No-Dig Garden Beds

How to Sheet Mulch A Garden Bed

No Pain, No Swearing, No Sweat, No-Dig Garden Beds! All you need is patience and care.

no-dig_area_before  no-dig_area_papered  soil pockets and path added no dig mandala 2 years on

 

Method

1. At the start of a new no-dig garden: soil can be hard clay, or just good soil covered in weeds. Check that there are no special plants in there. If there are, you can cover around them but avoid collar rot by not papering within 2cms of the main plant stem.

2. Cardboard is flattened and soaked in wheelbarrow or a bucket.

3. Straw and pockets of compost or soil for plants are added.

4. More paths form a mandala, sticks on top to deter chickens, cloches made from bottles.

5. Two years on, the soil is improved and plants filling all the spaces.

No dig gardens are easy. We have had most success with beds that start on a stable edge and can be extended rather than beds in the center of a grassy area. No-dig gardening was pioneered by Esther Deans, she wrote fabulous books about No-dig gardening and came to visit our site in the 90s and although we do it slightly differently because we don’t use hard edges, she encouragingly approved!

long grass and weedsNo-Dig garden beds on flat land

1. Collect a lot of newspapers and cardboard, we like to leave them in packs outside to get wet in the rain.

2. Flatten the area and dig out the strong weeds such as grasses from a stable edge (a brick wall, a shaded or weed-free area) place paper then cardboard securely into this edge, overlap all the cardboard about 10 inches. you can establish a stable edge to fight grasses with larger plants directly in the soil like arrowroot, or lemongrass and shrubs.
3. Plan a neat edge (you can lay the hose or some string for temporary guide, then step back to the center of your planned garden start laying cardboard in the center and work around this center overlapping in a fan shape until you have the bed filled with cardboard, circular beds are far more weed resistant than square.
4. Once you have the edge defined neatly in cardboard, no pieces sticking out too far, place rocks or pots onto this edge.
5. With a sharp spade cut next to the edge into the lawn so that runners are severed (we found this vital for kikuyu)
6. Cover the entire area with mulch; keep covering it as mulch becomes available.
7. Let the mulch mature. If you have abundant water this can be speeded up a bit with watering.
8. Check for weed growth in the beds BEFORE planting any plants.
9. If there is grass coming through, scrape back the mulch and plaster this area with paper and cardboard. Increase the thickness of mulch too. Wait again!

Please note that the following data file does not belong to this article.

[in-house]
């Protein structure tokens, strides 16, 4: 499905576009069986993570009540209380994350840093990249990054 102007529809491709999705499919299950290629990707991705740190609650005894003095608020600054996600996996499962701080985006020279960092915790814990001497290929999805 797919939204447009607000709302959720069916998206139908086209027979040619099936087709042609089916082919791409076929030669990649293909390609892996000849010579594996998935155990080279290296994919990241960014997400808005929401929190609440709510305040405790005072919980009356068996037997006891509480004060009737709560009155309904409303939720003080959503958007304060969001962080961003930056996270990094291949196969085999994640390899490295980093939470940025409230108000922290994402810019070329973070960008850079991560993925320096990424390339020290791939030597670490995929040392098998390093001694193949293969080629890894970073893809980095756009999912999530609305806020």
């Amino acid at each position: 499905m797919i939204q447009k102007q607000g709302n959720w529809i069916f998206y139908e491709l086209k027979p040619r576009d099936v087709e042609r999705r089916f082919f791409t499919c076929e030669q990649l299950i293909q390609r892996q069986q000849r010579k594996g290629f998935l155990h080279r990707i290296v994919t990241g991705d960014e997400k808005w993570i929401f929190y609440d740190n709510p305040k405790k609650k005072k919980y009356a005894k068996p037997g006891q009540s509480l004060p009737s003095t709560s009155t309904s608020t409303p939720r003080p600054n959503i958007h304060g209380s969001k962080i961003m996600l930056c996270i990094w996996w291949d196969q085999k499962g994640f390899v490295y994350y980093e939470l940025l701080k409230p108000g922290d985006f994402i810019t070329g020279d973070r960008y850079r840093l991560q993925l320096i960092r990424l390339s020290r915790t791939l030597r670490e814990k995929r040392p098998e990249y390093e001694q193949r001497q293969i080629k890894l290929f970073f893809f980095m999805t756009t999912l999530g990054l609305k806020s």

10. Finally, when you have checked that the old lawn beneath the new garden is dead, you are ready to plant you seedlings and trees. In our garden we have to wait 18months. If you don’t have this amount of time to wait, plant only annuals and repeat the process (steps 1-9) after harvesting your fruits (e.g. Melons) and vegetables. Planting into your garden is truly the fun part – insert your little seedlings with just a handful of compost or soil, mulch up the plant. You can add a rock to increase condensation harvest to the seedling. Keep the area watered in early period as these plants do not have rising moisture from the soil.

use a sharp spade around the edge

No-dig beds on sloping areas:

We use discarded hessian sacks which is used again and again to ensure it doesn’t have a store of toxins in it.

1. Smother the weeds by smothering with cardboard covered in hessian sack.

2. Dig out the strong weeds such as grasses from your stable edge place paper then cardboard securely into this edge, overlap all the cardboard about 10 inches.

3. Do not start in the center, start at the top of the slope because cardboard slips pretty badly when you walk on it (you slide off too) AND you want the overlapping cardboard to trap any rain water, not to shed it as it would if you laid it from the bottom working upwards in the same way as roof tiling. Aim to create a pattern that is the reverse of roof tiling.

4. Lay your cardboard with good overlaps and work on a shape that ends in a secure contour (ease of mowing around). I have found that drooping, and weeping plants on this edge keep the weeds from running uphill.

5. At intervals, lay sticks onto the cardboard along CONTOUR these help hold the mulch. You may need to pin the cardboard down with tent pegs. These pegs will also help hold the branches or sticks that are on top.
Continue with steps 5 – 8 as above.

 

 

 

 

Here are two shots 10 years apart. Dad is in the far background spot-mulching the trees in the first shot. By the time the second shot was taken the boys were grown up, the trees tall, the kikuyu gone (sheet mulched and shaded out), and the sandpit occasionally used at night to practice lighting campfires.